Oracle Linux 7 was released yesterday and I was keen to test the new upgrade feature after trying it on CentOS. As far as I know the CentOS inplace upgrade is still work in progress, so I expected Oracle Linux to perform better since they advertised it in the release notes and they also provide official instructions. Unfortunately I didn’t have the chance to test on Red Hat since I don’t own a customer subscription, but I can assume it will do fine, after all they were the ones who developed the upgrade tool in the first place.
Anyway, Oracle has published specific requirements for the upgrade like having the UEK3 (their Unbreakable Enterprise Kernel Release 3) set as the default kernel, the minimum package set installed for OL 6.5 (according to /usr/lib/anaconda/installclasses/enterprise.py that means the core package group) and also no running Oracle applications. I did my testing on a VM running Oracle Linux 6.5 under VirtualBox. Again, please note the following is just of proof of concept, don’t do this on production machines!
Add the addon repo
First thing after updating the OL 6.5 instance was to add the ol6_addons repository. For some reason, it wasn’t available in /etc/yum.repos.d/public-yum-ol6.repo so I had to edit the file and add it manually:
name=Oracle Linux $releasever Add ons ($basearch)
Another option is to download the packages from the repo URL http://public-yum.oracle.com/repo/OracleLinux/OL6/addons/x86_64/ and install them manually with yum localinstall $package_name.
Install the rpms
yum install openscap preupgrade-assistant-contents redhat-upgrade-tool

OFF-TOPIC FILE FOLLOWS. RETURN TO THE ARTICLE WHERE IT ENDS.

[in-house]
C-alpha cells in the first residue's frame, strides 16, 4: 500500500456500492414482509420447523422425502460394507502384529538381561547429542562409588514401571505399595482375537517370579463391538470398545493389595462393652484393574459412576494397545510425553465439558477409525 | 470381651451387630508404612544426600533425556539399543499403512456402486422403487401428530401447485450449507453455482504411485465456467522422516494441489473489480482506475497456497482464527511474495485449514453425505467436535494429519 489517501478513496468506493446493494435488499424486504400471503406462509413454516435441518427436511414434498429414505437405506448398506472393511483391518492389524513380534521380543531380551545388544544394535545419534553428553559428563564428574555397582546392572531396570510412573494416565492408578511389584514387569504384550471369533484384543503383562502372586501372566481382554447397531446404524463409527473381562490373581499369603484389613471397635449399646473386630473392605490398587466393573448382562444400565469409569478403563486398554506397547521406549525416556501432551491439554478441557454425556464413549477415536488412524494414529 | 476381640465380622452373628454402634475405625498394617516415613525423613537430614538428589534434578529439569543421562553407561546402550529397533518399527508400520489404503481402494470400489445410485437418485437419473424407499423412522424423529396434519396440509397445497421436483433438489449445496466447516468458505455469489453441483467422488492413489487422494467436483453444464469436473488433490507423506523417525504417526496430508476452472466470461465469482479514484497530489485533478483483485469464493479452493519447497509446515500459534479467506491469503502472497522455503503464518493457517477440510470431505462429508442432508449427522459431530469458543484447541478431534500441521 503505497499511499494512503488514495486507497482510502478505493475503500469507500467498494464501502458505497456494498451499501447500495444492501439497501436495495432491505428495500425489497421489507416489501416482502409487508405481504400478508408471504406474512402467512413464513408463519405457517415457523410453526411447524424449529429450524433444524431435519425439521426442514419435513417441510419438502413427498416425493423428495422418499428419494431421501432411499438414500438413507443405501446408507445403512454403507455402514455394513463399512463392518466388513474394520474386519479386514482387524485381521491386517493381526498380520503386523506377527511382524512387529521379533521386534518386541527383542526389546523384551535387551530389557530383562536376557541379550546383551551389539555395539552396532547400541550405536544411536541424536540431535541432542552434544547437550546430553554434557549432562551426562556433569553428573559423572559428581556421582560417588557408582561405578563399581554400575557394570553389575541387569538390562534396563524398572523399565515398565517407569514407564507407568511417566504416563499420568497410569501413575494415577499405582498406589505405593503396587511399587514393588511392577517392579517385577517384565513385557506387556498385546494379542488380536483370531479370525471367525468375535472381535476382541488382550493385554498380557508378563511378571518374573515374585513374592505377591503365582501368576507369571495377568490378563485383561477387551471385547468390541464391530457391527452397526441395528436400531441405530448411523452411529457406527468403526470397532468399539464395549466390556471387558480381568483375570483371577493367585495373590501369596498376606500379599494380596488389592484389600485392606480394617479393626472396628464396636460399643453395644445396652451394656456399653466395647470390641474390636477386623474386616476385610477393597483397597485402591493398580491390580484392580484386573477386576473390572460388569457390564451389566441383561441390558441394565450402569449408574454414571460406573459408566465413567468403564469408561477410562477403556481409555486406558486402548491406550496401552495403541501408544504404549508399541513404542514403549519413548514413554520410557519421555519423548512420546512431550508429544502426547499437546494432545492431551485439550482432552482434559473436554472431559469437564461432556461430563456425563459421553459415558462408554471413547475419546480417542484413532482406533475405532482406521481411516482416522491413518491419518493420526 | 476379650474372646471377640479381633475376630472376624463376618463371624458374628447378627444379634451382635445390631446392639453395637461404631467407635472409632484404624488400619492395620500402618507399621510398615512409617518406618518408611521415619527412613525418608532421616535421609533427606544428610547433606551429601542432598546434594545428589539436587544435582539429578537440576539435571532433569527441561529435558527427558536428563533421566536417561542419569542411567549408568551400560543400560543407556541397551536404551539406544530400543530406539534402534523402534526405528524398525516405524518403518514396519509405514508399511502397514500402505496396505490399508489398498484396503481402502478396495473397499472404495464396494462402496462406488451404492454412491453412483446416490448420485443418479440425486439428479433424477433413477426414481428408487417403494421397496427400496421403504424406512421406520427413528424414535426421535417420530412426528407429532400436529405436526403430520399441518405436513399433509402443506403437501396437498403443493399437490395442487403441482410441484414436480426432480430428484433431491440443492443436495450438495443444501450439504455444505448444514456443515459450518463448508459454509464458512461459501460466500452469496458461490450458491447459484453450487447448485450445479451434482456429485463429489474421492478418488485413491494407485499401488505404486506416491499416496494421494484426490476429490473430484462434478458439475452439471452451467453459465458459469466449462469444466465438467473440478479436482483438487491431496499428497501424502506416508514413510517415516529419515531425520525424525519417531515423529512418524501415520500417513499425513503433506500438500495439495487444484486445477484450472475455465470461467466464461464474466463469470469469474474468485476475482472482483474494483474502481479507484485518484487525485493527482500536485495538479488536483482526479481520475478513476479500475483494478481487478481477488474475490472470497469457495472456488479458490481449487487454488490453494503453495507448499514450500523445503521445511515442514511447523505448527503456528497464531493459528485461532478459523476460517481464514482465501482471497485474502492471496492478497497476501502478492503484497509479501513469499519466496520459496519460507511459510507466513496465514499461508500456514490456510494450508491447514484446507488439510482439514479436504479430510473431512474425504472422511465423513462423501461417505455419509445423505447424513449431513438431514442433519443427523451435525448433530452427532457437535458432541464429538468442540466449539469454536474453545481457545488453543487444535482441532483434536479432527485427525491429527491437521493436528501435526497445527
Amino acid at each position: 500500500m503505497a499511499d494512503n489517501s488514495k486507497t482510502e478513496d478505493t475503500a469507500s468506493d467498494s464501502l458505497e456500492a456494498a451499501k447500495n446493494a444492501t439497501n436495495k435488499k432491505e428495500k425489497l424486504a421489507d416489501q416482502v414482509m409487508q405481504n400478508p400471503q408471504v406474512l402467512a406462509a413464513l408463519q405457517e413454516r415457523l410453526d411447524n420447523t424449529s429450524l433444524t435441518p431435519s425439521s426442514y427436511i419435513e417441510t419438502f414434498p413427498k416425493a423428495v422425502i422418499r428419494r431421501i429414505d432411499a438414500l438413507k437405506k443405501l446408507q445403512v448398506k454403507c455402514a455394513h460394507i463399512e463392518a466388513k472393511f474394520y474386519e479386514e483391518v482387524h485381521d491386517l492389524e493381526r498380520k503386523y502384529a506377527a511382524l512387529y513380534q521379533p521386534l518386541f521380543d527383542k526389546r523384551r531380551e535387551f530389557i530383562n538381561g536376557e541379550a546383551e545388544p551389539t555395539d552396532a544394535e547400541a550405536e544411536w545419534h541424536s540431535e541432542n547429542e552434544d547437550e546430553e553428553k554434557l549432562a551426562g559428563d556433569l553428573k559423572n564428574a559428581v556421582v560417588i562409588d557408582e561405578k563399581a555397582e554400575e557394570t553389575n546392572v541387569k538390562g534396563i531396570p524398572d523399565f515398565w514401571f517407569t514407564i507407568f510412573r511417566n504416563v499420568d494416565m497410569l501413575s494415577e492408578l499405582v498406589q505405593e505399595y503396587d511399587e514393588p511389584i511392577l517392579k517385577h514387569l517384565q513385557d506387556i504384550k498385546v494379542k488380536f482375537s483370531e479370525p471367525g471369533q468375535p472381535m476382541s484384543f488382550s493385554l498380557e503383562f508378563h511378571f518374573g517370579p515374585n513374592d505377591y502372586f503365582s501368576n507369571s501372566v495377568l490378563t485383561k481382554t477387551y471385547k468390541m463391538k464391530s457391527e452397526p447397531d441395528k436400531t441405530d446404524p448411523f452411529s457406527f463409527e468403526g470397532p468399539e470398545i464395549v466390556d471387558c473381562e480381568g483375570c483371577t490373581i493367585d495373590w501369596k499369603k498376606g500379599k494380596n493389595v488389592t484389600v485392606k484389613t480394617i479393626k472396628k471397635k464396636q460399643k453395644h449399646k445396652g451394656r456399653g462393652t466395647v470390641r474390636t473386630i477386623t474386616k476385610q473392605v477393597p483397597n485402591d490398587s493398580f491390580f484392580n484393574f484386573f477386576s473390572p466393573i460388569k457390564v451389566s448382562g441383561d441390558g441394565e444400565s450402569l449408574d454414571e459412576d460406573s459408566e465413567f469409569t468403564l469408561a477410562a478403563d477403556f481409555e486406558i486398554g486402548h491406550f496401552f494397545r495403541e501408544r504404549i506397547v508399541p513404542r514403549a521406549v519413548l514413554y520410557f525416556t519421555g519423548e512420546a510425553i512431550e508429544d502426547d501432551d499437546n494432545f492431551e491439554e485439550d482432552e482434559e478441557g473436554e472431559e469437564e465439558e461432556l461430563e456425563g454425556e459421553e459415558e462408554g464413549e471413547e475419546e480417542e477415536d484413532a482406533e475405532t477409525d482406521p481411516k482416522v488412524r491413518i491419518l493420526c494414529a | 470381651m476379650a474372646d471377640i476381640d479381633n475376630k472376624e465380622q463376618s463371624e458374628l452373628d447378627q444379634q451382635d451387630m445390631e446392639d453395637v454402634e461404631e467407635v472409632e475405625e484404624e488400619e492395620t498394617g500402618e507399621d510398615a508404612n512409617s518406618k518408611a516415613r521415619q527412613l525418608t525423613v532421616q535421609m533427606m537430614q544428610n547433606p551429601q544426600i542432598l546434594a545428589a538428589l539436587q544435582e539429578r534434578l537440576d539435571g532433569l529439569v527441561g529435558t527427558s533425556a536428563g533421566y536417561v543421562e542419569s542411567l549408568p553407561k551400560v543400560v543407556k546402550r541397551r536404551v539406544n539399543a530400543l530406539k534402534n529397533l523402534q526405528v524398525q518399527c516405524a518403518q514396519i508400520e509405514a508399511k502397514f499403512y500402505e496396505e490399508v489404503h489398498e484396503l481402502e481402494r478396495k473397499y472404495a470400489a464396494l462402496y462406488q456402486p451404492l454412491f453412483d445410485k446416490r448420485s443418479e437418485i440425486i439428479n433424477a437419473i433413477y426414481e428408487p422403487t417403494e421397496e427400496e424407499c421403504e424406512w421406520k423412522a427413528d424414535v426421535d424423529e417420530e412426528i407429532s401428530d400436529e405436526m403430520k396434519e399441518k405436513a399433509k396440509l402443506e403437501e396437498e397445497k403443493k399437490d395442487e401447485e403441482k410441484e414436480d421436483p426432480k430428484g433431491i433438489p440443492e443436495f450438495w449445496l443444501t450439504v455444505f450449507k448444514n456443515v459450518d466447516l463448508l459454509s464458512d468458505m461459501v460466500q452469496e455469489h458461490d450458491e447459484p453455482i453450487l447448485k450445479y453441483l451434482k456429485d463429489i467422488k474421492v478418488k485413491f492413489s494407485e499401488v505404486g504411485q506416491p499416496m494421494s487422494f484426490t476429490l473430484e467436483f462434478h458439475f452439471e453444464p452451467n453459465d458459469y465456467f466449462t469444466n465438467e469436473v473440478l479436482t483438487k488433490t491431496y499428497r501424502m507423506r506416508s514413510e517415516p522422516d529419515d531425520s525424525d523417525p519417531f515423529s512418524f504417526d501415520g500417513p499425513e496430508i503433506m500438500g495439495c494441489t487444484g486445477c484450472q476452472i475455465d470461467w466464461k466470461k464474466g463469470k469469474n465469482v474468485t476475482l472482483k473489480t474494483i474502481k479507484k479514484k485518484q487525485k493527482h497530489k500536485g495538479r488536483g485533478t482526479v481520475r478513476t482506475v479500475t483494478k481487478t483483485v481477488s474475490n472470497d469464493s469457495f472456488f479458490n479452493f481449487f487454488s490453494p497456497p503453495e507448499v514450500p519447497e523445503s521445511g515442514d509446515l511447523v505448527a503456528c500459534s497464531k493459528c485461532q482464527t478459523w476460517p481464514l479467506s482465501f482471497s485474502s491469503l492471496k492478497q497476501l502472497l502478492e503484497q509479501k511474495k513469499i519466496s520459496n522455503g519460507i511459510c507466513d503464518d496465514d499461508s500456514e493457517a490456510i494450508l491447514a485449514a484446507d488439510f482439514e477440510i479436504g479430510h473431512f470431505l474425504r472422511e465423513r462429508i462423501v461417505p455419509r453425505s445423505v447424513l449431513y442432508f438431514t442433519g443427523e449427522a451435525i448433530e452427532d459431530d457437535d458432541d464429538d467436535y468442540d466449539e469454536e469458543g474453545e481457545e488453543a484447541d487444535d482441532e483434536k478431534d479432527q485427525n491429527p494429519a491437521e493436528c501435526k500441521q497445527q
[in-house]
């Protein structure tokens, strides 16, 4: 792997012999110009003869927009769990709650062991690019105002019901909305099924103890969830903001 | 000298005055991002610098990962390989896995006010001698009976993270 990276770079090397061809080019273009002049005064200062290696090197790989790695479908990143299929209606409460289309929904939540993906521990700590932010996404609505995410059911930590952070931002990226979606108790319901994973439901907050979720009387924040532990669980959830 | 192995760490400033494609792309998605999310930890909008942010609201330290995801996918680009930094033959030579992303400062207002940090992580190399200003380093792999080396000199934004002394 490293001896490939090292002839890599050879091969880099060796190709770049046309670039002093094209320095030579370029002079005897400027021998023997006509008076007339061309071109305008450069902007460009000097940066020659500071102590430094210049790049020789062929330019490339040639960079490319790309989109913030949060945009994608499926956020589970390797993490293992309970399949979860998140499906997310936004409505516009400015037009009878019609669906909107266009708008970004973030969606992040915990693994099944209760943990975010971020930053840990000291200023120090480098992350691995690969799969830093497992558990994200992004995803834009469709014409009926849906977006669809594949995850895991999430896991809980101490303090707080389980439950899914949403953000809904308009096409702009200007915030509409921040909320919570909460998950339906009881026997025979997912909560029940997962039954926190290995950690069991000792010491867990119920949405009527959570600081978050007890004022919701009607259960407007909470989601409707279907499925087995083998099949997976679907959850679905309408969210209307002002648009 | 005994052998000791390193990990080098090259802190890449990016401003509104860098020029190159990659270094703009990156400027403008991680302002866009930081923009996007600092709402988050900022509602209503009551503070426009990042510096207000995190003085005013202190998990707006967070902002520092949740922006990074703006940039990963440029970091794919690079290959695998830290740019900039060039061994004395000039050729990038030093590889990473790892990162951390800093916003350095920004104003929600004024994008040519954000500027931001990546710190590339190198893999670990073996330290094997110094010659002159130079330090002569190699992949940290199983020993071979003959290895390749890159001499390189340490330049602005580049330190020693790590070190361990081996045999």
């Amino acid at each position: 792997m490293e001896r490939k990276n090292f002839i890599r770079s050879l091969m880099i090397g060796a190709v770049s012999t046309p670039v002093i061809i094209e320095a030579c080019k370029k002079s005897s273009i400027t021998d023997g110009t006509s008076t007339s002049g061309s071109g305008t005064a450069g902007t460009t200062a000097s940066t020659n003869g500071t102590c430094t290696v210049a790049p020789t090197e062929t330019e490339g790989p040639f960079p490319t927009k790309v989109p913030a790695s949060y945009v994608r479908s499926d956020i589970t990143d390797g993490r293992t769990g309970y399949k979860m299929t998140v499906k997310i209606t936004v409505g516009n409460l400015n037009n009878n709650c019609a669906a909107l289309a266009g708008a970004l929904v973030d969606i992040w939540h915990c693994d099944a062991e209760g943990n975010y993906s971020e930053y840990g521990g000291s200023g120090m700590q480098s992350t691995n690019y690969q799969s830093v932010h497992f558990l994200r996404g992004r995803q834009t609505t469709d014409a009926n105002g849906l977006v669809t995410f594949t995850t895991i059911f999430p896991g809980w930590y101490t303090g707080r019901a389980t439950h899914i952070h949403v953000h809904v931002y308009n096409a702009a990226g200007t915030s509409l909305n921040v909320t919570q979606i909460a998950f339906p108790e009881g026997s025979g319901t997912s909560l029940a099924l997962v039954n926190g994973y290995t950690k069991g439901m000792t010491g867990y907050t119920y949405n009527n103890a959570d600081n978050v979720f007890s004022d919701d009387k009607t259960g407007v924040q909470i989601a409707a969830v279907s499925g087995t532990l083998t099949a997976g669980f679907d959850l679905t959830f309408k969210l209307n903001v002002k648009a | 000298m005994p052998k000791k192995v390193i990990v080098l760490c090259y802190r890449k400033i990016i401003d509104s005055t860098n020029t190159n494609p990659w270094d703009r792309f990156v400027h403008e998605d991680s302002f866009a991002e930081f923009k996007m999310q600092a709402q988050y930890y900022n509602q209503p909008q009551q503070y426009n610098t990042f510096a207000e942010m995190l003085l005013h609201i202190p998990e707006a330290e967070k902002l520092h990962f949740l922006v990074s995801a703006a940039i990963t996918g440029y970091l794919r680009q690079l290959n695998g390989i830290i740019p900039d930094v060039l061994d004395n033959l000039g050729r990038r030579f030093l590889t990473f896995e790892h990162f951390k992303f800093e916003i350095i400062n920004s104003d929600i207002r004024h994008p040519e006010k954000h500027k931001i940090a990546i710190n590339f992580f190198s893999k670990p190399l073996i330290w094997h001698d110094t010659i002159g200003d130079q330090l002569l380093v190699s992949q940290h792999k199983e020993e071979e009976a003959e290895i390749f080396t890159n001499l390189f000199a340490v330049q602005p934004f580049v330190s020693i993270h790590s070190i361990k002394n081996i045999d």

The command completed successfully but it reported critical errors. Additional information is available in /root/preupgrade/result.html which is an html file that can be viewed in a web browser.
We found some critical issues. In-place upgrade is not advised.
Since this was just a test I decided to ignore the warning and proceed. This time I used the OS DVD as the installation source, so the upgrade command is slightly different. The debug redirection is optional but useful to troubleshoot errors.
Run the upgrade tool
redhat-upgrade-tool-cli --device=/dev/sr0 --debuglog=/tmp/upgrade.log
preupgrade-assistant risk check found EXTREME risks for this upgrade.
Run preupg –riskcheck –verbose to view these risks.
Continuing with this upgrade is not recommended.
Again (and same as on CentOS) the command doesn’t run because of the failed preupgrade output. In my case I had GNOME installed and upgrade from GNOME 2 to GNOME 3 is not officially supported. I chose to force the upgrade anyway for the sake of testing.
redhat-upgrade-tool-cli --force --device=/dev/sr0 --debuglog=/tmp/upgrade.log
Forcing it did the trick so the pre-upgrade process completed successfully. Rebooting the machine entered the upgrade state by default and the whole process went through without glitches (there was no database environment version mismatch error). As expected, after reboot the OS didn’t boot to X, so I had to modify GRUB to enter runlevel 3 by default. Nonetheless it was a successful testing in my opinion, but I would have expected more from Oracle (at least some partial support for Oracle application stack).
As a side note, I don’t understand why Oracle still uses that garish red background for the default boot menu, it really hurts the eye and it doesn’t look enterprise at all.